In this, the third part of the series, Julie talks about simply asking for help from colleagues, friends and peers.
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They Don’t Teach This in Business School is a podcast where our award-winning host, Julie Bee discusses the behind-the-scenes realities of being a business owner. As a part of each episode, she talks about lessons learned on the business owner’s journey, that only experience can teach. Over the past few months, Julie has done quite a bit of work on her core values. She realized they had changed, but she wasn’t sure what they were anymore. Julie had some ideas, but she knew it was time for her to go into the process of redefining them.
In a few past episodes, Julie started taking you through the process of redefining her core values and you can get caught up by listening to these two installments:
In this, the third part of the series, Julie talks about simply asking for help from colleagues, friends and peers. Send them the list and ask for feedback. Make sure to listen throughout the episode for a deeper dive and more details as you travel along with Julie on her process of redefining her core values.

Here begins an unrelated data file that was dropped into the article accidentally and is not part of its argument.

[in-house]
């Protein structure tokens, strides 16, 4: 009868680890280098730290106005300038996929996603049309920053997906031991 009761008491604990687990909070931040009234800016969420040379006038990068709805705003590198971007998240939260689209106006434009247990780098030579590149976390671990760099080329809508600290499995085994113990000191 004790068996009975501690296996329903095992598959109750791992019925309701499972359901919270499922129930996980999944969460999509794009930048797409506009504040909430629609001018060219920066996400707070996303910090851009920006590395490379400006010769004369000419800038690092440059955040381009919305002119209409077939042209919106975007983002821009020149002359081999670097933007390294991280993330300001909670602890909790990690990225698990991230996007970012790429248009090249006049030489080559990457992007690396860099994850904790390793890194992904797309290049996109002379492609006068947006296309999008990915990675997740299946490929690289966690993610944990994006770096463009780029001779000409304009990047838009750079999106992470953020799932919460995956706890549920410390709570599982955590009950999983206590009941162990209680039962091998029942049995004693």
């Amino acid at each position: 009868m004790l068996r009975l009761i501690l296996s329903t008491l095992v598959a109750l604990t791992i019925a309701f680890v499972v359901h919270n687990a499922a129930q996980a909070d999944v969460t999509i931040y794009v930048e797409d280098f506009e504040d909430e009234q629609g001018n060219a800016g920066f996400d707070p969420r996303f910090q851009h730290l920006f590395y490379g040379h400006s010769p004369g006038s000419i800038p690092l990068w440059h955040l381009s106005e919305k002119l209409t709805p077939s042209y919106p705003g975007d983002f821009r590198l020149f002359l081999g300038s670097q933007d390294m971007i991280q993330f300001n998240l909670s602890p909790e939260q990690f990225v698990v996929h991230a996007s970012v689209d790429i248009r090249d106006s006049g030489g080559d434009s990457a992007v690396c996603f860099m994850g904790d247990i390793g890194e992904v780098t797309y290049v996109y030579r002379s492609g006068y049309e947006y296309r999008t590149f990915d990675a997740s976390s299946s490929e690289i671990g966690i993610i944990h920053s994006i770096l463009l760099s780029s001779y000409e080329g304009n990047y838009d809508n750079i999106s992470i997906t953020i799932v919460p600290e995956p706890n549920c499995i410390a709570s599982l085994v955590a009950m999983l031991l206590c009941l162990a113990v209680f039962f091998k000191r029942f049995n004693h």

These are the people who have been there, done that, and have wisdom that only comes with experience. My mentor challenges me to think differently and asks questions that no one else asks. She also has a BS radar that is so accurate it’s scary. Which is good, because sometimes I can talk myself into or out of something that really needs to be further explored. The mentor helps me stay on my path, because she has, in part, already walked it. She’s made it easier for me. AND she also recognizes I have my own path to walk. She may not be on that same path or plan, but she’s cheering me on as I go.
And finally, the third key role in my support network are people I guide and mentor. These individuals look to me as a mentor for many of the same reasons I just listed about my own. The reason I need these individuals to feel supported is that they help me grow as a leader. They help me appreciate how far I’ve come. They often teach me new things and after talking with them, I often have new insights into my own life that I wouldn’t have had before.
I also believe in paying it forward. I had a lot of people guide me when I was starting out in business – most I’ll never directly repay. Being a mentor is how I honor those who have helped me.